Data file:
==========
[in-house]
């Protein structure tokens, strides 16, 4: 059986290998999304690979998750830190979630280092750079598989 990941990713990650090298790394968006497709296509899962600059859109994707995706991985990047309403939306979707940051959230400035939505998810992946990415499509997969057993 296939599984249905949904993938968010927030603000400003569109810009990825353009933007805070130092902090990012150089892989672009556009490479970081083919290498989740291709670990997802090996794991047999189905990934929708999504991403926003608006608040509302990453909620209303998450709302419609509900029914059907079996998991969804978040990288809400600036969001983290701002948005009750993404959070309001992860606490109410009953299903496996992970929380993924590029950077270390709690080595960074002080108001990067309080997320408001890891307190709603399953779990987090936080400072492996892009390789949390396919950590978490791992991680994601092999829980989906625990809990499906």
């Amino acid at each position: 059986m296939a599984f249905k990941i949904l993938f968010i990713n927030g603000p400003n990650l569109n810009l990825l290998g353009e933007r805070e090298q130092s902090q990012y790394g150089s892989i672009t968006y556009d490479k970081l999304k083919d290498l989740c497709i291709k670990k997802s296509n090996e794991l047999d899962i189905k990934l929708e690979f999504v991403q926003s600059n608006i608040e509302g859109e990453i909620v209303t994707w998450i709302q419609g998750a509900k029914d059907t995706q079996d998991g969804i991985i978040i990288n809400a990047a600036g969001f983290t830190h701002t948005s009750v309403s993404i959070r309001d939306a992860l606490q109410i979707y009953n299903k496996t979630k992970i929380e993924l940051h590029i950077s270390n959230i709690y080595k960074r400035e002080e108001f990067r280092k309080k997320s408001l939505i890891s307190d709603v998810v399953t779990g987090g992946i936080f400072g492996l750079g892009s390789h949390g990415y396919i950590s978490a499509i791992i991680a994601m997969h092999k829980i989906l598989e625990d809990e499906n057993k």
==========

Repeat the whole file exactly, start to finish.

[in-house]
């Protein structure tokens, strides 16, 4: 059986290998999304690979998750830190979630280092750079598989 990941990713990650090298790394968006497709296509899962600059859109994707995706991985990047309403939306979707940051959230400035939505998810992946990415499509997969057993 296939599984249905949904993938968010927030603000400003569109810009990825353009933007805070130092902090990012150089892989672009556009490479970081083919290498989740291709670990997802090996794991047999189905990934929708999504991403926003608006608040509302990453909620209303998450709302419609509900029914059907079996998991969804978040990288809400600036969001983290701002948005009750993404959070309001992860606490109410009953299903496996992970929380993924590029950077270390709690080595960074002080108001990067309080997320408001890891307190709603399953779990987090936080400072492996892009390789949390396919950590978490791992991680994601092999829980989906625990809990499906």
């Amino acid at each position: 059986m296939a599984f249905k990941i949904l993938f968010i990713n927030g603000p400003n990650l569109n810009l990825l290998g353009e933007r805070e090298q130092s902090q990012y790394g150089s892989i672009t968006y556009d490479k970081l999304k083919d290498l989740c497709i291709k670990k997802s296509n090996e794991l047999d899962i189905k990934l929708e690979f999504v991403q926003s600059n608006i608040e509302g859109e990453i909620v209303t994707w998450i709302q419609g998750a509900k029914d059907t995706q079996d998991g969804i991985i978040i990288n809400a990047a600036g969001f983290t830190h701002t948005s009750v309403s993404i959070r309001d939306a992860l606490q109410i979707y009953n299903k496996t979630k992970i929380e993924l940051h590029i950077s270390n959230i709690y080595k960074r400035e002080e108001f990067r280092k309080k997320s408001l939505i890891s307190d709603v998810v399953t779990g987090g992946i936080f400072g492996l750079g892009s390789h949390g990415y396919i950590s978490a499509i791992i991680a994601m997969h092999k829980i989906l598989e625990d809990e499906n057993k």